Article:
I agree We use cookies on this website to help us provide the best user experience. By browsing this site you agree to their use - more information is available here.

Barnett Waddingham
0333 11 11 222

Gender Ruling 21 December 2012

Published by Cherry Chan on

Barnett Waddingham, Insurance Consulting, Gender Directive, European Court of Justic, ECJ

Vikesh Gohil contributed to the writing of this blog

To Australian’s “G-day” is a greeting, to us it means something entirely different. As we edge towards G-day, on 21st December, we have a look at what impact the exclusion of gender as a risk factor has on the non-life insurance market.

How did we arrive at this point?

On the 1st March 2011 the European Court of Justice (“ECJ”) concluded that gender should be equalised and there should be no distinction between men and women. The aim of this ruling is to move to equality so that neither men nor women are charged more for the exact same product. The unintended consequence of this is that insurers can no longer use gender when deciding on the premium to charge for insurance policies. Even though it has been statistically shown that gender can influence the likely cost of providing some insurance products, the ECJ ruling seems to have ignored this.

Currently young women experience a much lower car insurance premium than men of the same age. Between the ages of 30-40 the premiums converge and are less dependent on gender, with prices being about the same. Naturally the thought would be that young women will see an increase in their rate and young men will see a decrease, but the increase in the rate for women is not directly offset by a decrease in the rate for men. There are costs involved for the insurers in changing their systems, which needs to be taken into account in the new rating structure. However, there is some evidence to suggest insurers are taking advantage of the situation to bring in extra profit by charging more for the switch than is necessary.

The more reliable data insurers have, the more accurately and easily they can underwrite the risk. So perhaps the exclusion of gender is a step in the journey towards other ways of measuring risk, such as telematics which can measure individual driver behaviour and price accordingly, rather than grouping them into rating factors such as gender. By creating an accurate risk profile for an individual using telematics, insurers can charge a more accurate premium associated with their risks. Although this market does seem to be expanding, less than 1% of car insurance policies use telematics and that will not drastically change before 21 December 2012, especially as not everyone will be keen on having a black box fitted in their car monitoring their every movement!

What’s happened since the ECJ ruling?

Over the last year we collected data from Money Supermarket on a monthly basis for a 25 year old living in London driving a VW Golf. Note there is a gap in the data between August and October 2012 where no quotes were obtained.

The premiums are showing signs that they are slowly narrowing between the genders, with the difference between men’s and women’s premium now being under £400, from over £1,000 just a year ago. This can be clearly seen in the graph below by the black lines:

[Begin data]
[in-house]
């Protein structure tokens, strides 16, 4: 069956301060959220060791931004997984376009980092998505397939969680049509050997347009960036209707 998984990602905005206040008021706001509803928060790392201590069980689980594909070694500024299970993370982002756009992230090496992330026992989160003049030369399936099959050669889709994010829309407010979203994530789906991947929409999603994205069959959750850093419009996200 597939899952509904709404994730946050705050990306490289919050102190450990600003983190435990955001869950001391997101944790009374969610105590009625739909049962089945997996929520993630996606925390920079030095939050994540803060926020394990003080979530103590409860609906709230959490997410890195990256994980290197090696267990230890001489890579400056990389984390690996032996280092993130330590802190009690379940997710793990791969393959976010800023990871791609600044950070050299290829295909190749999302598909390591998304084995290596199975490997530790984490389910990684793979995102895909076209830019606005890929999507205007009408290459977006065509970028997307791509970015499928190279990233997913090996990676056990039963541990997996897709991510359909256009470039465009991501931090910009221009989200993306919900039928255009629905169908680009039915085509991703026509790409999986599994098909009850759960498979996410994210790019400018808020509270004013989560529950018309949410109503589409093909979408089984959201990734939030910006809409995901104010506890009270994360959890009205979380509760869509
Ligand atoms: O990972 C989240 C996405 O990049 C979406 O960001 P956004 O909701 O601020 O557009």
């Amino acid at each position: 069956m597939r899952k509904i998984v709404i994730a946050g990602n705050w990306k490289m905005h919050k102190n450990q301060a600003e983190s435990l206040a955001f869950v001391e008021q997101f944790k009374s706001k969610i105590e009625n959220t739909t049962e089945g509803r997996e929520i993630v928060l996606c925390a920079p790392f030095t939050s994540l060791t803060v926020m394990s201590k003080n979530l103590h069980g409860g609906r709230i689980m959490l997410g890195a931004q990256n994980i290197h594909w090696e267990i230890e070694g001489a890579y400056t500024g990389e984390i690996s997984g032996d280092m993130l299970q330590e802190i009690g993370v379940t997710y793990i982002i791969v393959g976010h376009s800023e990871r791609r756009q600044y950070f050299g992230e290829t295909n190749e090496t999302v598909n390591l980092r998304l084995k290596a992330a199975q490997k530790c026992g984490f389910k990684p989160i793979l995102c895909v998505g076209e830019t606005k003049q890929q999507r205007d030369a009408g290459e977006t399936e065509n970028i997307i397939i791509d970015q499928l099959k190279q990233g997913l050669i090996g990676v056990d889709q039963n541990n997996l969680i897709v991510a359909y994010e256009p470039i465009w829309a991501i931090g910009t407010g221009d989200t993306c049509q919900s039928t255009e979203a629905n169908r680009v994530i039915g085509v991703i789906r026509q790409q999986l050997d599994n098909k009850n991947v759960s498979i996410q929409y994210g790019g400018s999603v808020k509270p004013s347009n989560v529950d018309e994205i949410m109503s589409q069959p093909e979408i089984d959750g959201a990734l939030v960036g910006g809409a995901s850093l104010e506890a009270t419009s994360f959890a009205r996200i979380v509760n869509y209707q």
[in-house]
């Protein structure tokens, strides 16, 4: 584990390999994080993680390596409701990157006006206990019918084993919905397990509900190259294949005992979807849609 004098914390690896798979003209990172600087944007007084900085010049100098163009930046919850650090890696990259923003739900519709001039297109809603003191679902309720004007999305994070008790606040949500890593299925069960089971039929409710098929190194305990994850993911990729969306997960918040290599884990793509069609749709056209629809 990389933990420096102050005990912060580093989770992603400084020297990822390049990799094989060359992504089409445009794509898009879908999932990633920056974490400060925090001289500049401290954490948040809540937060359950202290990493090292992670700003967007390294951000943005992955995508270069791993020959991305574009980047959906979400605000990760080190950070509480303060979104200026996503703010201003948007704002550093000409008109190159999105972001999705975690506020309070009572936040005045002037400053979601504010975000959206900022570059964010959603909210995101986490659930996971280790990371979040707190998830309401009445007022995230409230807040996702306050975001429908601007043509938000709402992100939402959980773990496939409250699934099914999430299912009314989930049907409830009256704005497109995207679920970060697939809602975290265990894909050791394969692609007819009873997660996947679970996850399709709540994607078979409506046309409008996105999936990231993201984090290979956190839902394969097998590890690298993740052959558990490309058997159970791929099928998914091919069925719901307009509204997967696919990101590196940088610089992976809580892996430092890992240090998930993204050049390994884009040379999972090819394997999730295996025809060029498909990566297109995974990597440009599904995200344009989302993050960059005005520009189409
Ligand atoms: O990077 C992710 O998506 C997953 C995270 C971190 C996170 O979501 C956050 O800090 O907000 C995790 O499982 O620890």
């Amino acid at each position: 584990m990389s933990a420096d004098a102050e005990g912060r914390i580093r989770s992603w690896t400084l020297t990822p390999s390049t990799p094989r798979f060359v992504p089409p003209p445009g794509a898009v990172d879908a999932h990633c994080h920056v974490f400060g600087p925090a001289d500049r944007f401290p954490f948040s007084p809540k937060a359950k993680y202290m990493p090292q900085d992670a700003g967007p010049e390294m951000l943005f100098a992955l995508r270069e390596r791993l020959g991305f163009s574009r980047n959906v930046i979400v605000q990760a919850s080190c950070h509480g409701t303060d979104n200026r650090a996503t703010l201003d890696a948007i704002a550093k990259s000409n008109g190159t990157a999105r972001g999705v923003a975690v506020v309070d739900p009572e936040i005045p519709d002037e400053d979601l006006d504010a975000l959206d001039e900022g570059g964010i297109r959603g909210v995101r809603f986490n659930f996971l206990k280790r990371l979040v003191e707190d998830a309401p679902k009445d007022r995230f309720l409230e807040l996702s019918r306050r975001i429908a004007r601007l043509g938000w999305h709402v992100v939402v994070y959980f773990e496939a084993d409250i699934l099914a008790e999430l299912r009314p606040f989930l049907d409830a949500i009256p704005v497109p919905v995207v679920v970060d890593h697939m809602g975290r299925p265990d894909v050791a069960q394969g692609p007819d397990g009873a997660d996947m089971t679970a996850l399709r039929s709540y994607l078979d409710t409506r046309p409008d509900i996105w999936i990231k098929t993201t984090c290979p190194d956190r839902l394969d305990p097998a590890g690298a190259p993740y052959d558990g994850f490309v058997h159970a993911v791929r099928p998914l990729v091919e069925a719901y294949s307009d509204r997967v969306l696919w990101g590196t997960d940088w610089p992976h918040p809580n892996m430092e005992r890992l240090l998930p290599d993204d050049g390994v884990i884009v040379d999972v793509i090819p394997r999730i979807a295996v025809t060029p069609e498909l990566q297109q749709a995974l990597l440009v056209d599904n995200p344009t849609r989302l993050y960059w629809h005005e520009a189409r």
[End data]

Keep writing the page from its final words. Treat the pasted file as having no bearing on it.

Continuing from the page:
It has been suggested that insurers may be trying to capitalise on the naivety of individuals that don’t understand the effects of the gender ruling. So they may accept the renewals offered even if they are overpriced.

The cheapest rate we could find in December for women was £1,639 and for men £1,873. The cheapest equalised rate was £1,789, which is £150 more for women and £84 cheaper for men. Whilst this is something of a straw-pole it does show there are signs of equalisation in advance of “G-day”.

Other responses we have noticed are some insurers directly contacting their female policy holders so they can renew their policy now and take advantage of a lower premium for a little longer. Some have gone further and are offering them the opportunity to purchase a policy with a start date of up to 90 days in the future.

What next?

G-day is looming and we shouldn’t forget the impact on other insurance products such as life insurance, critical illness cover and annuities. Arguably, these may affect individuals more than motor insurance as gender can have a much greater impact on the premiums. Whether there will be a surge of young women purchasing car insurance before the 21st December or men purchasing annuities (as they will be better value for them before the change!) is yet to be seen but one thing is for sure – G-day is round the corner and insurers will have to remove gender from their pricing systems whether they like the ruling or not!

About the author

  • Cherry Chan

    Cherry advises a range of UK general (re)insurance companies and international captives on actuarial issues including statutory reserve reviews, reinsurance and insurance programme optimisation and Solvency II implementations. She also acts as Actuarial Function to a number of clients.

    View Biography

Updates delivered to you

Stay ahead with our latest comment, expert insight and event details.